SARASOTA COUNTY –– It’s a little-known project that’s been taking place for a decade in South County that akin to the Celery Fields in North County.
To Commissioner Charles Hines, what’s going on with Dona Bay is even bigger than the Celery Fields.
“This is a huge environmental success story,” Hines said during the May 20 commission meeting. “Statewide, this is an example of how to fix the messes of the past. It makes the Celery Fields seem small.”
Hines remarks came during a discussion to amend the county’s capital improvements program and add the third phase of the Dona Bay restoration project. That phase is the design and permitting for an aquifer recharge project that will add one to three deep injection wells that will divert freshwater from Dona Bay.
The project, which received unanimous approval, is projected to cost $1.6 million with the funds coming from the county’s allocation of Restore Act funding. That act created buckets of money allocated to the states
and counties that were affected by the Deepwater Horizon oil spill in 2010.
The whole idea behind the Dona Bay project is to restore Dona Bay to a more natural freshwater and saltwater balance that existed fifty to sixty years ago. Critical to that was the first phase, now complete, that restored the historic floodplain upstream and restored natural flows into Dona Bay by redirecting water back into the Myakka Basin, after that flow was changed by the dredging of Cowpen Slough in the 1960s according to Paul Semenac, a project controls manager with the county.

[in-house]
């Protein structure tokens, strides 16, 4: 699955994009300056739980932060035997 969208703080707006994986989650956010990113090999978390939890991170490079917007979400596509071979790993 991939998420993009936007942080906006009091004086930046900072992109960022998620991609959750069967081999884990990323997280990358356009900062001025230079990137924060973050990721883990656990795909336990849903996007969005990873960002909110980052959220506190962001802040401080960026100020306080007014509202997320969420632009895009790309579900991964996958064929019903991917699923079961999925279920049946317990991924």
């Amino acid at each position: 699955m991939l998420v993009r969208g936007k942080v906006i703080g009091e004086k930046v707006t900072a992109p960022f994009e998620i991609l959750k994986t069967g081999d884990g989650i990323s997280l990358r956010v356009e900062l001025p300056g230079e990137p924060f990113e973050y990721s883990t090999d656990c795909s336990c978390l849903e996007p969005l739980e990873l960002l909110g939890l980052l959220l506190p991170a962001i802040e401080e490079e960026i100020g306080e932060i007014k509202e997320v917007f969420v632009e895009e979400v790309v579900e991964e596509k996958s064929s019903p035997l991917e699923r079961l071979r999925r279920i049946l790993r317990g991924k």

The effect of that can be seen today.
Hines showed his colleagues a photo of a small sandbar adjacent to the Venice Jetties with white sand readily visible. Three years ago, Hines said, it wasn’t white. It was a mud bar instead.
“It’s kinda like Nathan Benderson Park,” Hines said. “It takes people from outside to see it and tell you what a great asset you have.”
Semenac added that discussions are already taking place at the staff level about the possibility for future amenities for the property. Soon, he said, an informational sign will be placed at the jetties alerting the public to what is taking place upstream.
“This is one of the county’s success stories,” Commissioner Nancy Detert commented before the vote to approve adding the project to the program.